Why Open Access?

Below is the second in a series of posts by participants in the Summer 2020 Open Pedagogy Fellowship, coordinated by the Mina Rees Library. Fellows will share insight to the process of converting a syllabus to openly-licensed and/or zero-cost resources, as well as their experiences in the Fellowship. 

Amy A. Martinez is a PhD Candidate in Criminal Justice at the John Jay College of Criminal Justice— CUNY Graduate Center. Upon completing the Open Pedagogy Workshop in September 2020, she revisited her syllabus for the course “Penology,” to find ways to making it as open as possible. 

Why Open Access? by Amy A. Martinez

As a working class, first-generation Xicana Indigena, my identity and positionality has informed my pedagogy. And as someone who’s whose life has been impacted by the carceral state, having experienced the imprisonment of many loved ones, I intentionally create spaces where the voices and experiences of students of color, and those whom we study, are centered. I encourage students to critically relate their own experiences to class topics and foster independent thinking skills by connecting their lives to structural conditions.

This encourages them to assert their own intellectual agency by being active participants in their own learning. Inspired by a former professor of color, I invite students to respond to class material through poetry, spoken word, music, or even silence to achieve this goal. This invites students to sit with course material (which oftentimes speak to their own lived realities) without any pressure to respond in dominant expectations of demonstrating comprehension or processing such information (e.g. speaking in class, essays, powerpoint presentations).

These teaching practices create transformative learning experiences by leveraging the existing diversity of experience in the classroom—my students have identified as Black, Asian, Chicana—Puerto Rican—LGBTQ—Formerly Incarcerated—Undocumented—among other identities. This has allowed them to learn from each other’s’ analyses that are often rooted in their situated epistemologies. By affectively engaging cross-cultural students’ experiences in the classroom, their ability to use personal narratives to generate intellectual conversations is made possible. This demonstrates the influence a diverse body of faculty can have on students of color, by bringing them together, even across socio-cultural differences. To this end, students can become thoughtful and contributing members in the struggle of social justice, and for the most vulnerable populations. 

But what kind of emotional, spiritual, physical, financial labor does it take for our CUNY students to even show up in our classrooms? How do our students’ realities allow them – or not – to be ready to engage in classroom spaces, even one like mine, which centers a decolonial pedagogical approach? Navigating one of the most expensive cities in the country, balancing the choice of higher education against the need for basic human necessities, and seeking social mobility/stability – these are all active concerns for CUNY students.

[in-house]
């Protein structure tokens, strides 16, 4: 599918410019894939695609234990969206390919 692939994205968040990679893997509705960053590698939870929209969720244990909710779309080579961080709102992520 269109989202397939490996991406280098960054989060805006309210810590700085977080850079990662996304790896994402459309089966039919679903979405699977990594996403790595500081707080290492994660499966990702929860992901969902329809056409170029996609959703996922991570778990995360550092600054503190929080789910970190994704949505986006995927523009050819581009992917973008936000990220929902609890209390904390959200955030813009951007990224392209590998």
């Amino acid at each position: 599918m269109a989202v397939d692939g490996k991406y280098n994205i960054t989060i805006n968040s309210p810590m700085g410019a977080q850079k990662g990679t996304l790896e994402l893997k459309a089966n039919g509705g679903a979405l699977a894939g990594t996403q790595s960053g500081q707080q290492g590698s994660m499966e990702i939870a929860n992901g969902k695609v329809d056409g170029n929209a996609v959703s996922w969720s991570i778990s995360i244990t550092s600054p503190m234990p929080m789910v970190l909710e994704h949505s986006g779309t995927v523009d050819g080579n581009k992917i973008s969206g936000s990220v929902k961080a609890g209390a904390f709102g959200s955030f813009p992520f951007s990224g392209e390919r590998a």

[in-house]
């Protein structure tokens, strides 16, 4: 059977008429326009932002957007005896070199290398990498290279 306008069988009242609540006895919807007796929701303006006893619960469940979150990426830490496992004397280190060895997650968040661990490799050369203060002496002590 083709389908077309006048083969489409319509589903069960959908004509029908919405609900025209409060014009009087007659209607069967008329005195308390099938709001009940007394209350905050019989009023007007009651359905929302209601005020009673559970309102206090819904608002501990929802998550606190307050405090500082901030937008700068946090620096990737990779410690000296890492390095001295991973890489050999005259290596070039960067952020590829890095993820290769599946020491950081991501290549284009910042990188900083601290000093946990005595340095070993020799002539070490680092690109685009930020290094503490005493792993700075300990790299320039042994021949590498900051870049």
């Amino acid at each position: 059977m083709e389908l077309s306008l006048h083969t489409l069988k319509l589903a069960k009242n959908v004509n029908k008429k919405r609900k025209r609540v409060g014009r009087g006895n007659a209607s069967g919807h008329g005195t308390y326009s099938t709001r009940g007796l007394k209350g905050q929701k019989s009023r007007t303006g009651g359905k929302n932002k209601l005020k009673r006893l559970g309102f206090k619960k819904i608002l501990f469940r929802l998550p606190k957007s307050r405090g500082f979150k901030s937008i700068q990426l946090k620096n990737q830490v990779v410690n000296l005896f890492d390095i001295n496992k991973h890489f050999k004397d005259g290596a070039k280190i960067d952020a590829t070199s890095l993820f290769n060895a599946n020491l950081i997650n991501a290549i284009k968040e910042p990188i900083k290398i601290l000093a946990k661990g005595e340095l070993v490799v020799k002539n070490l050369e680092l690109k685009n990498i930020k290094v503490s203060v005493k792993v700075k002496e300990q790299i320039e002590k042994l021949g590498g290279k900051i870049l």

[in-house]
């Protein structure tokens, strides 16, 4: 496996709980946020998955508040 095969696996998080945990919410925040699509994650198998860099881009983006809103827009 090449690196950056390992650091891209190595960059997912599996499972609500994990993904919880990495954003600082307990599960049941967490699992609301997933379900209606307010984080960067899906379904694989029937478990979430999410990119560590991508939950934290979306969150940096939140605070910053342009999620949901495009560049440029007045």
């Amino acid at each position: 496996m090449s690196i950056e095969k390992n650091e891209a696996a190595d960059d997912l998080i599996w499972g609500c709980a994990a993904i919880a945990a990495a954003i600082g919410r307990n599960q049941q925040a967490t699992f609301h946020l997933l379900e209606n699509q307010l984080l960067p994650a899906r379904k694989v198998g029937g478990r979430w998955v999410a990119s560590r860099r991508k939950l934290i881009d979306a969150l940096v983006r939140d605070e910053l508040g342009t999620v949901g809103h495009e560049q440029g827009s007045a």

As we are currently facing unprecedented and challenging times amidst racial civil unrest and the COVID-19 global pandemic, I have found myself further reflecting on these questions. This is why I was deeply motivated to apply for the Summer 2020 Open Pedagogy Fellowship – because I wanted to continue seeking innovative ways to find and use open resources to ensure that our students (especially those whom have been most negatively impacted amidst this global pandemic) successfully continue to push on in their pursuit of higher education. It is imperative that we as educators recognize now more than ever, that our students, whom already come from working class and marginalized communities, are finding themselves having to choose between spending the minimal economic resources they (may) have on their essential human necessities (e.g. food, housing, etc.), as well as books and course materials.

 The reality is that while the cost of living continues to increase in New York City, our students are having to take on multiple jobs just to financially support themselves. It is disheartening to hear students’ shock when arriving to my classroom that they will have to spend very minimal (if at all) any money on course materials. With all the money the university already extracts from every student (through tuition and other university fees), on top of that, the onus of having to pay for course materials is placed on students whom are struggling to survive. 

I am personally committed to ensuring that in my capacity, I can reduce – if not outright eliminate – any and all unnecessary expenses for course material to ensure my students are not faced with such predicaments. And more importantly, that they can come into my classroom without any unnecessary stress so that they may enjoy what has now become a luxury to learn. As a working-class doctoral student and adjunct faculty of color, I seek to develop a supportive community for students, where mindfulness and compassion is central. What do students care if I/we create a loving and warm classroom space – if they are sitting in our classrooms thinking about how they are going to pay for their next meal or rent?

About the Author

Elvis Bakaitis is currently the Head of Reference at the Mina Rees Library. They're also proud to serve on the University LGBTQ Council, and as a board member of CLAGS: The Center for LGBTQ Studies.